24 Feb Being Used
Imagine for a moment that you have an idea. You sketch out this idea and run it by your client who approves it. Then, you hire a photographer to shoot the exact scenario your idea requires. You pay this photographer a lot of money (say $5,000) for shooting your idea. And, now, guess who owns that shot? The photographer.
This photographer now gets to charge your client a fee for USING the shot that you conceived. And, the best part is, you can only use that photo for an agreed upon length of time before you or your clients have to pay the photographer – AGAIN.
Am I the only person who thinks this is the most unjust scenario in the business world?
No one appreciates the work of a skilled photographer more than I do. But, give me a break, the hard work is done when that image is captured and immediately afterwards in its retouching. Much of this post work is directed by the agency – furthering our sense of ownership. Yet our client still has to pay the photographer in order to use this image that we originally conceived. And a buyout is usually cost prohibitive.
In these difficult financial times, many photographers have been more reasonable about buyouts. This is a step in the right direction. But I believe it’s time for usage rights to come to an end.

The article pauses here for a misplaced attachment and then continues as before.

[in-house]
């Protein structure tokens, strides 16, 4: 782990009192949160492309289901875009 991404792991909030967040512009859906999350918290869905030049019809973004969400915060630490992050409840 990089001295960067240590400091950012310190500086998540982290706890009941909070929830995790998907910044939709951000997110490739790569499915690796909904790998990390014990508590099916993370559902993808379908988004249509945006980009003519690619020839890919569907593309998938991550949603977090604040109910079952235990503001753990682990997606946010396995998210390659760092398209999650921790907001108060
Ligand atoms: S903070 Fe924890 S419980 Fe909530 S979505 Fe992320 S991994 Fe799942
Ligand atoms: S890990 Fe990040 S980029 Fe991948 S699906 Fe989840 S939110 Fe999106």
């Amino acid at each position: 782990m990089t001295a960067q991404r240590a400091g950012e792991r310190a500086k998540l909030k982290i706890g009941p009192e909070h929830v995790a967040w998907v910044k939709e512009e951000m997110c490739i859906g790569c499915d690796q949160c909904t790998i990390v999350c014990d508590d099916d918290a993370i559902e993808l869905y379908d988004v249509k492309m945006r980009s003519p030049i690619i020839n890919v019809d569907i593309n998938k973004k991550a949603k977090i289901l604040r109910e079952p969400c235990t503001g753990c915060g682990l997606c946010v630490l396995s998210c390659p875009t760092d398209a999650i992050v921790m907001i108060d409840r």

Advertising agencies are paid to help develop, define and protect their clients’ brands. We come up with taglines that are repeated in every ad. We write TV spots and videos that are quoted. And we develop imagery that’s replicated and spoofed. Yet everything we create is owned by our clients because they hire us to develop it for them. Just as we hire photographers to shoot photographs for us.
If clients had to pay their agencies usage fees for the advertisements they create, they wouldn’t be able to afford the media buys that allow consumers to see that advertising. Photography is no different.
Early photographers must have been the shrewdest business people in the world. They figured out a way to make continuous cash:
• They get paid for their time and talent when they shoot.
• They get paid when that shot is used.
• And they end up owning the work regardless of who authored the original idea.
But in this increasingly strained business climate, usage rights are simply not affordable. Advertising agencies end up having to use lesser quality stock photography that the client can afford to own indefinitely. This leaves the client with photography that’s not as good as it could be and it leaves photographers with less custom work. We all lose.
So while world-renowned photographers continue to earn usage fees year after year, it’s the agency and client who end up getting used.